Today, as we pick up a group of school children at Ebenezer Landing, we have come not to explore the land but a creek that empties into the Savannah. This creek is unique in that it is a blackwater creek. It is so beautiful and significant that it has the designation of Georgia Scenic River and is a National Natural Landmark. At the entrance of the creek, the water stained black with the tannins from the cypress and tupelo trees, mixes and swirls with the lighter colored water of the Savannah. As we work our way into this waterway majestic cypress trees rise out of the water. Some of these trees are said to be over 1000 years old. The water is glassy and reflects the images of this enchanted forest. It is like we have entered into another world.

We can’t travel too far in the creek with the power boat. The best way to explore this creek is either by canoe or kayak. If you don’t have your own, there are a number of companies that run guided trips and a few that might rent them."

Friday, June 21, 2019

Saluting Captain Judy...

Captain Judy 
I love traditions and history. One of my favorite Savannah stories concerns Florence Martus, The world famous "Waving Girl" of Cockspur Island.  She greeted so many ships coming up the Savannah River that returning her greeting with blasts from a ship's horn became a tradition.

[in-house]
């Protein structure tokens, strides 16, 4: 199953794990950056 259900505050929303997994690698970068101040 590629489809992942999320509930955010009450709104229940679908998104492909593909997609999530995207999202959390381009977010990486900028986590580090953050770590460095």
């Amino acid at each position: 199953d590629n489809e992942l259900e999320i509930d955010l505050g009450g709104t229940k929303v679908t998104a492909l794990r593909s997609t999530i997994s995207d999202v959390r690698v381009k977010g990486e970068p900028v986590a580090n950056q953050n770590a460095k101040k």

I was standing on the river downtown once when a ship passed the Waving Girl statue and gave a prolonged blast on the horn. I asked a friend, "why did they do that?"

"They are saluting the Waving Girl statue."

Now, how cool is that? Carrying on a tradition out of respect for our history is part of Southern Culture, and I love it.

Whenever I pass Captain Judy's (AKA Miss Judy's Fishing Charters) docks on the Island Explorer with a boat-load of tourists, I tell of her history here, and about her dad and his friend Al Capone and the diamond ring and the prohibition-shuttle. She is a living Savannah tradition, in addition to being a pretty wonderful human being. If she is on the dock either returning from or embarking on a charter, she smiles and waves, and we wave back. A few months back, I started having the passengers yell "on 3, HEY CAPTAIN JUDY!" It's amazing how much sound we can make. Judy smiles a huge smile and waves with both arms!

One of several boats running charters at Captain Judy's docks on Wilmington Island

It's fun, and everyone involved laughs. It's a small nice thing to do for someone, and doing small nice things make me feel better about life. It's my own little Savannah tradition.

Savannah's Waving Girl Statue on the riverfront downtown.
To learn more about the waving girl click here.

To learn more about Miss Judy and her fishing adventures click here...

Tuesday, June 18, 2019

Be Careful Out There...

Riding on (the) Bow or Gunwale of a (small boat) is illegal if the boat is not equipped with a railing or some other retaining device. As a boat operator, you are prohibited from allowing your passengers to ride on the bow or gunwale. (GA DNR) Click here to learn more...